That’s how many of the record 119.3 million people who traveled over the holidays in 2019 may be back this season, according to new AAA estimates.
AAA expects 109.5 million people will travel at least 50 miles between Dec. 23 and Jan. 2, either by plane, car, bus, train or cruise ship, the motor club said on Tuesday. That would be up 34% from last year, when the pandemic made gathering far more difficult, and roughly 8% shy of the 2019 level.
The expected surge in travelers suggests neither the new omicron variant of COVID-19 nor travel costs will be a major deterrent for people planning long-distance trips to friends and family, particularly because vaccines against the virus are now widely available, AAA said. Indeed, since omicron first became widely known in late November, a daily Morning Consult survey of 6,000 U.S. consumers shows their view of financial conditions—their own and within the economy—has barely changed.
“Americans who canceled their vacations in 2020 want to gather with family and friends for the holidays this year, although they will still be mindful of the pandemic and the new omicron variant,” Paula Twidale, senior vice president of AAA Travel, said in a statement.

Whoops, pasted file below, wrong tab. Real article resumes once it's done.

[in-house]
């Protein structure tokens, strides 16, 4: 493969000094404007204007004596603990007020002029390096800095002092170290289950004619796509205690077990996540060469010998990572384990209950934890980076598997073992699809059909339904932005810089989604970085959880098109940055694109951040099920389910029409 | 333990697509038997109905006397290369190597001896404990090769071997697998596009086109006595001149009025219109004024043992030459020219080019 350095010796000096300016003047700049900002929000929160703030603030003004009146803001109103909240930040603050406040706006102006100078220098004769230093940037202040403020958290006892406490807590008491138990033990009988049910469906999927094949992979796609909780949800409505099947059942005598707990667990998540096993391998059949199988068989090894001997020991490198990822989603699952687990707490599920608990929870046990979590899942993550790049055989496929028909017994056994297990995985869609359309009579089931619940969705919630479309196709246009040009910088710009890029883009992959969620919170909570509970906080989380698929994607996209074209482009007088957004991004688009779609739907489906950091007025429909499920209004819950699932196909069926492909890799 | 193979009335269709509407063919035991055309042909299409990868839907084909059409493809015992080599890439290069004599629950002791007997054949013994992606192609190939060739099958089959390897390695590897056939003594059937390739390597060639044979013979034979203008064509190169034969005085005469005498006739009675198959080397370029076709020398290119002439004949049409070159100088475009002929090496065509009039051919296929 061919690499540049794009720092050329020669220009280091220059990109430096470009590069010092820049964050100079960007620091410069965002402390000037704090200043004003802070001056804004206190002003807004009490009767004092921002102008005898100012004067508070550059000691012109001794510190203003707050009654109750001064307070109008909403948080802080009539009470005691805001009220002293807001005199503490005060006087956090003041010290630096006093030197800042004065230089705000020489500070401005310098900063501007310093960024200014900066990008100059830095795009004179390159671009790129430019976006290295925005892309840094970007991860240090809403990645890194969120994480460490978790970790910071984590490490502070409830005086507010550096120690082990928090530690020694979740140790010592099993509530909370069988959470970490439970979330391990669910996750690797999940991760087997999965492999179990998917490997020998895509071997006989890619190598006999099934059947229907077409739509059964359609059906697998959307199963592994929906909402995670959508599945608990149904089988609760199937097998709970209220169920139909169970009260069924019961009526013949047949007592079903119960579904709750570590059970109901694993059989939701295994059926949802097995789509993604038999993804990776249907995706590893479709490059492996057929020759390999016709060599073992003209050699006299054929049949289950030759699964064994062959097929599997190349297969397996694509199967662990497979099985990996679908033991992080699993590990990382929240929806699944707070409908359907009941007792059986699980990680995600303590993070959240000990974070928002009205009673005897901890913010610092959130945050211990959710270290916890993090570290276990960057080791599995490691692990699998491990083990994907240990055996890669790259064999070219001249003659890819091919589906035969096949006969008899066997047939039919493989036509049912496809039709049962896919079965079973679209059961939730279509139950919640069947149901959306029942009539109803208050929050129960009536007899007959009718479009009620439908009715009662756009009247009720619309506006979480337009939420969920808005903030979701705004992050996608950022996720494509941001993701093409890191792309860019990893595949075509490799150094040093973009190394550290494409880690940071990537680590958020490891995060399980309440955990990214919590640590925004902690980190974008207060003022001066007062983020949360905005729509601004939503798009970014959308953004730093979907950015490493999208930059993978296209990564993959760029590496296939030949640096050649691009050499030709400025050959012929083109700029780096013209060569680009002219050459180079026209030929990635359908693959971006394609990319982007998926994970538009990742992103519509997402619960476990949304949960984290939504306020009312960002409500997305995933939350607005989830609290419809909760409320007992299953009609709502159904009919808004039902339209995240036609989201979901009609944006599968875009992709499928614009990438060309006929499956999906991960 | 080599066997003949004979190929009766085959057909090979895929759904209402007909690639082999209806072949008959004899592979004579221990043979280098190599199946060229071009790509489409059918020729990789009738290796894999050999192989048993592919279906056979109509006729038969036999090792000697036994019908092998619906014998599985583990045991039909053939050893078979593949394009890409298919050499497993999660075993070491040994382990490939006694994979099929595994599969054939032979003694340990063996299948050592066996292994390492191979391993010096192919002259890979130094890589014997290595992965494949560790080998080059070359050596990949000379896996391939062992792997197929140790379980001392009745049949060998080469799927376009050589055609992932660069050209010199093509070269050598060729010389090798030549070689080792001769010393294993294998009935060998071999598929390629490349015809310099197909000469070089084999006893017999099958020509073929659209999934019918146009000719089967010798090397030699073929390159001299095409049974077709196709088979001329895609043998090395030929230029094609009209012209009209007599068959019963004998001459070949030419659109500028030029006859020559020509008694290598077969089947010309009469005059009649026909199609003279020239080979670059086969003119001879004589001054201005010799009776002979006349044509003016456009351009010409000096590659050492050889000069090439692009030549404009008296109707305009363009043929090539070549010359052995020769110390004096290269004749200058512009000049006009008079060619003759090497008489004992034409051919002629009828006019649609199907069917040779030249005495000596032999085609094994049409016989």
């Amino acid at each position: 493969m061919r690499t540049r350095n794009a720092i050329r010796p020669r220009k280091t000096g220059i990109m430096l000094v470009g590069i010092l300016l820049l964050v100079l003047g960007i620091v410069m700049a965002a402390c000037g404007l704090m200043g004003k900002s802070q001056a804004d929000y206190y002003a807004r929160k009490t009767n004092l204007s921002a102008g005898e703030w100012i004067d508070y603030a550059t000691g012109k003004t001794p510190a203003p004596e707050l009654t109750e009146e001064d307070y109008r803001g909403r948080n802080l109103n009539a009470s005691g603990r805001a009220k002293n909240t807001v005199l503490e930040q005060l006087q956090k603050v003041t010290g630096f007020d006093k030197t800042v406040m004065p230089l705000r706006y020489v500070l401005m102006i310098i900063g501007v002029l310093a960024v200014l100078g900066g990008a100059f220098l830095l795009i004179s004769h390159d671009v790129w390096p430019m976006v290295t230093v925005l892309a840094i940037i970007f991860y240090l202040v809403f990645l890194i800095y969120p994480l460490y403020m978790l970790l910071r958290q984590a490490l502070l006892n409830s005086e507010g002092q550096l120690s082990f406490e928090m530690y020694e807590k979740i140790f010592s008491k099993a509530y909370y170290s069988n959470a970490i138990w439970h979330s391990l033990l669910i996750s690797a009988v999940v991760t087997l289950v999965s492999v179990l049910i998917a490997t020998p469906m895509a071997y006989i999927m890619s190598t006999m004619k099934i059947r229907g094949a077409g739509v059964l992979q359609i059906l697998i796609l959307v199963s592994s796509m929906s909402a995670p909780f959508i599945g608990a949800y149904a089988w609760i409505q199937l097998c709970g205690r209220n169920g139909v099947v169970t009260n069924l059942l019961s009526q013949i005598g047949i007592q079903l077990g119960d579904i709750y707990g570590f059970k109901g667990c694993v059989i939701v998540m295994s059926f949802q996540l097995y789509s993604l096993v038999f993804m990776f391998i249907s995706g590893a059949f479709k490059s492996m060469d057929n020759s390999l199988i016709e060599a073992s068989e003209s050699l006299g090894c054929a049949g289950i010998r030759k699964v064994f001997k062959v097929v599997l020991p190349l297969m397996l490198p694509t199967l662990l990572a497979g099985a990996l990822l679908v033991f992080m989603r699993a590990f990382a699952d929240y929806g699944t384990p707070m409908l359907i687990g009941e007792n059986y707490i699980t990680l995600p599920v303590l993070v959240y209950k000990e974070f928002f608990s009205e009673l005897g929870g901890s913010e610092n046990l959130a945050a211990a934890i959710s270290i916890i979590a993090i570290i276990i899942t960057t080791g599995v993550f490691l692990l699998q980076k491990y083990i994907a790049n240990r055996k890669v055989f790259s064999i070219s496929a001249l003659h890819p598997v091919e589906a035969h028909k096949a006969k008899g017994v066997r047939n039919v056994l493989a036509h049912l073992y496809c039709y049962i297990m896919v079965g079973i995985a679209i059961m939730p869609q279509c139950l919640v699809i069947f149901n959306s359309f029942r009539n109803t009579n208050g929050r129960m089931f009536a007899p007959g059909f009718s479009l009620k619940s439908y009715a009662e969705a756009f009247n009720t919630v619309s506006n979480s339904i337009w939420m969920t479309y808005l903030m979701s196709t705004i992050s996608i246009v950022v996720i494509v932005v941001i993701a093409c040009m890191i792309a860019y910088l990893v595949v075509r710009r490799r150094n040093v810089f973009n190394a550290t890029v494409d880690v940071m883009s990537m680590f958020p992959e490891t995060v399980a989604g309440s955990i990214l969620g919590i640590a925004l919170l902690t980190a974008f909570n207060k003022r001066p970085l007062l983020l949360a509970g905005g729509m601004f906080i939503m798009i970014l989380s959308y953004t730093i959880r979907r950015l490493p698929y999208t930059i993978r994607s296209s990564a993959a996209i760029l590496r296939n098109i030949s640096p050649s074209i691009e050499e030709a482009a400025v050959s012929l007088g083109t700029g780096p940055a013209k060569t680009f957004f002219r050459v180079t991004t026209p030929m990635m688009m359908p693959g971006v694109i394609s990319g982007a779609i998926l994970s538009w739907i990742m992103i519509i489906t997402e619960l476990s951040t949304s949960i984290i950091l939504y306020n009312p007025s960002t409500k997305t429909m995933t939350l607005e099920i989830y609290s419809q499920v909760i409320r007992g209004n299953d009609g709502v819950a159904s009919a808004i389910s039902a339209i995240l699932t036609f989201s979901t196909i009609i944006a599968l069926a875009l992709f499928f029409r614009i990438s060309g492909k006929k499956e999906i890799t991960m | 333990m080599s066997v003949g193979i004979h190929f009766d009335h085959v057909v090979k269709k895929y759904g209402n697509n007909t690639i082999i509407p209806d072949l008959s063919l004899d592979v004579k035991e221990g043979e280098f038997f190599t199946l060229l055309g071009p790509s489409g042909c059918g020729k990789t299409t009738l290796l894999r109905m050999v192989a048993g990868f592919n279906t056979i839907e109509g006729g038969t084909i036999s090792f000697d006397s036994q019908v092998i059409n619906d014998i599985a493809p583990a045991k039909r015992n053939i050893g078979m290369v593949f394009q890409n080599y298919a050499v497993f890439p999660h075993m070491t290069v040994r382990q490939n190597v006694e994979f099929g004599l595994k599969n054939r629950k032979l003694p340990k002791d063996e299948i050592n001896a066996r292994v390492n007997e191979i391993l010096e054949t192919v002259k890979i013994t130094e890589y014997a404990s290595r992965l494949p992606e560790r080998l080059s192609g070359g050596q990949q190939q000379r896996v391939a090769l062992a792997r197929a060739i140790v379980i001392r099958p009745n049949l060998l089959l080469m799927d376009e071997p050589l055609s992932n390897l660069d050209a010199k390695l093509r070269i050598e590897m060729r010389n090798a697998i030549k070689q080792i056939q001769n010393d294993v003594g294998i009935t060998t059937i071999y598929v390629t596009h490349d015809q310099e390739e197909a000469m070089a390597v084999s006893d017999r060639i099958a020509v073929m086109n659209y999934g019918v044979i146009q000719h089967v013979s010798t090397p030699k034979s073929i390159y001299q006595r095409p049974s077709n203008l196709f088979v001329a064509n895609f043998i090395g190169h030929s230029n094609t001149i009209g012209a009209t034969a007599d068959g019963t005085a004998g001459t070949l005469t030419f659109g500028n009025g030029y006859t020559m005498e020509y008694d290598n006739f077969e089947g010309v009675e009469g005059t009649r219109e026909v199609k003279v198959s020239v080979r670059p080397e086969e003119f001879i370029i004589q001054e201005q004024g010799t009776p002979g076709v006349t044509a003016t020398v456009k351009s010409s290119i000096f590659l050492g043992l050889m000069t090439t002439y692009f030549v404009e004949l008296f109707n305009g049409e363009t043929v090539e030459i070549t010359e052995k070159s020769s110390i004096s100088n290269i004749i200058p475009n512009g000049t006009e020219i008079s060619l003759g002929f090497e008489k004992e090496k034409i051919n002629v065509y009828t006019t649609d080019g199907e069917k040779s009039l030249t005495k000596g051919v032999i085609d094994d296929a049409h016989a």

(AAA’s statement on Tuesday said the forecast was actually prepared on Nov. 15, before the World Health Organization declared omicron a “variant of concern.”)
AAA said prices for holiday travel are higher than last year: mid-range AAA approved hotels are up 36% for Christmas travel, average rental car rates are up 20% for Christmas week and 65% for New Year’s, and airfares are up 5% for Christmas week and 27% for New Year’s, according to AAA flight booking data. And of course, there’s the more than $1-a-gallon spike in gasoline, which will impact the vast majority of holiday travelers, since 91% are expected to drive.
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